Nutrients have a specific role in the body, but it’s how they are delivered –the “food matrix” – that affects their functionality.
The food matrix is a fascinating concept that doesn’t get much attention, but it is crucial in affecting nutrient release, and therefore the action of the nutrient in the body. The US Department of Agriculture defines it as:
The nutrient and non-nutrient components of foods and their molecular relationships, i.e. chemical bonds, to each other.
In order for a nutrient to perform a function in the body, it must first be available for absorption (that is, be “bioavailable”) in the small intestine after digestion in the stomach. However bioavailability is based on release from the food matrix (whether it is “bioaccessible”).
Cheese is a great example of how processing changes the food architectural structure, and in doing so alters nutrient actions in the body.
Previously on Pursuit, I discussed a study conducted by the University of Copenhagen, which found healthy people on calcium-rich diets produce less LDL cholesterol, a risk factor for cardiovascular disease commonly known as “bad cholesterol.”
In this study, subjects consumed either a 500mg calcium supplement or 1700mg calcium sourced from either low fat milk or cheddar cheese. Although dairy milk and cheddar cheese have saturated fats, consumption of these foods resulted in lower cholesterol production and more fat excreted in the faeces.
Surprisingly the pure calcium supplement did not have the same effect as milk and cheese, which brings us back to the role of the food matrix on nutrient absorption, and strengthens the argument of eating wholefoods than individual nutrients.
While the supplement would be considered pure (i.e. 500mg calcium), milk and cheese are both sources of calcium and other nutrients including saturated fat, protein and other minerals. However, the quantities of these nutrients are different between milk and cheese.
This is due to the different architectural structure they have: milk is in liquid form, while a semi-hard cheese like cheddar is in solid form.
Milk may seem like a simple white liquid, it is in fact a complex emulsion mixture of fat globules (i.e. small, round particles) and casein micelles (i.e. clusters containing casein protein and the minerals calcium and phosphorus) suspended in essentially water. Milk also contains dissolved lactose (milk sugar), whey proteins and other minerals.
It is relatively simple for nutrients to be absorbed from milk as it already is in liquid form rather than a solid, which requires chewing and breaking it down into small particle size.
Semi-hardhard cheese on the other hand is essentially the densely packed coagulated milk protein with entrapped fat that has been produced by enzyme spoilage.
Little Miss Muffet
Rennet (a proteolytic enzyme found in the calf stomach; however plant-extracted enzymes are used to make vegetarian cheese) is added to milk in order to destabilize the casein micelles out of the liquid matrix. This causes the micelles to coagulate together forming curds in which fat globules and whey is encapsulated.
This is what Little Miss Muffet would have been eating while sitting on her tuffet. However, had she followed through with the ensuing stages of hard-cheese manufacture including salting, pressing and ripening (for flavour development) forcing whey to be expelled and separated from the ripening curd, Miss Muffet would have produced a semi-hard/hard cheese.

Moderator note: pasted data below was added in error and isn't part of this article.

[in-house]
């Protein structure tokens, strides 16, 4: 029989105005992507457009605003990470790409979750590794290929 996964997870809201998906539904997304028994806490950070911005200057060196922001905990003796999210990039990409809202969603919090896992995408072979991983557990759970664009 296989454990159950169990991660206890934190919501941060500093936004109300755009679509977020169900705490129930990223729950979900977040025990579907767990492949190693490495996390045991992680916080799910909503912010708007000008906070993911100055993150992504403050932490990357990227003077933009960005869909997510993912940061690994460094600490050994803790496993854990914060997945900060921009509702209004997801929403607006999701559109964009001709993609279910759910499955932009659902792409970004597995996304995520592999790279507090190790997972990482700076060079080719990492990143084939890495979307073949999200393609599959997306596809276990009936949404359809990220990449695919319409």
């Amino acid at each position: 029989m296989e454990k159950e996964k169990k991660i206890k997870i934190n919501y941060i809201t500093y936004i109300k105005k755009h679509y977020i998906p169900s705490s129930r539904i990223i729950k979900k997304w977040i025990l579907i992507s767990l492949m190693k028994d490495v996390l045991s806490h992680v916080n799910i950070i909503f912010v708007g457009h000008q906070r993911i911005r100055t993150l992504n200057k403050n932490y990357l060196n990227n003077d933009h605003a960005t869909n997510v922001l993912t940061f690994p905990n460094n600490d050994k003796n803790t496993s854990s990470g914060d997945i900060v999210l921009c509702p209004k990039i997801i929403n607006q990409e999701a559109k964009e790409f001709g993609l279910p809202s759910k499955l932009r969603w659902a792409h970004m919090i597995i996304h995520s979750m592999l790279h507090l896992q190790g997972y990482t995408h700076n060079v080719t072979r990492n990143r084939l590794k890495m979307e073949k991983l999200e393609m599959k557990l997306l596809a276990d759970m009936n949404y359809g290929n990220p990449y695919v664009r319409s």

Semi-hard/hard cheese also do not contain lactose as lactose is used as an energy source for enzymes during cheese production. As semi-hard/hard cheeses are essentially concentrated versions of milk, cheese like cheddar contains higher levels of fat, protein and calcium than milk
Therefore cheddar cheese, while containing fat, protein and calcium like liquid milk, has a very different architectural structure to liquid milk, and consequently differing nutritional composition. In essence, semi-hard cheese is a compact casein-protein and fat matrix with around 48 per cent fat content.
Calcium’s important role
Based on the understanding of food structure and the resultant cholesterol production after intake of a pure calcium supplement, liquid phase milk and a semi-hard cheese, it seems that calcium clearly has additional roles in the body than just strengthening teeth and bones and may play an important role in prevention of cardiovascular disease.
The Copenhagen study clearly shows the importance of dose intake and the form that food is consumed has on health outcomes.
Though the nutritional components of foods may be similar, processing can alter the architectural structure of food. The food matrix plays a big role in the way nutrients are released and behave in the body after dietary intake.
While supplements have a very important role in diets that lack nutrient-rich food sources, if possible, where possible, whole foods should be the first source of nutritional intake.
The recommended dairy daily intake to ensure adequate calcium is a glass of milk (250mL), a tub of yoghurt (100g) and piece of cheese (30g –the size of a domino). However there is clearly more to dairy calcium than just strong bones. The architecture of the food source also affects calcium’s functionality.
The key message: consume sufficient wholefood dairy calcium and consume variety. You’ll have all bases covered, including the pleasure of eating whole foods rather than the tastelessness of popping pills.
Banner image: Ragesoss/Wikicommons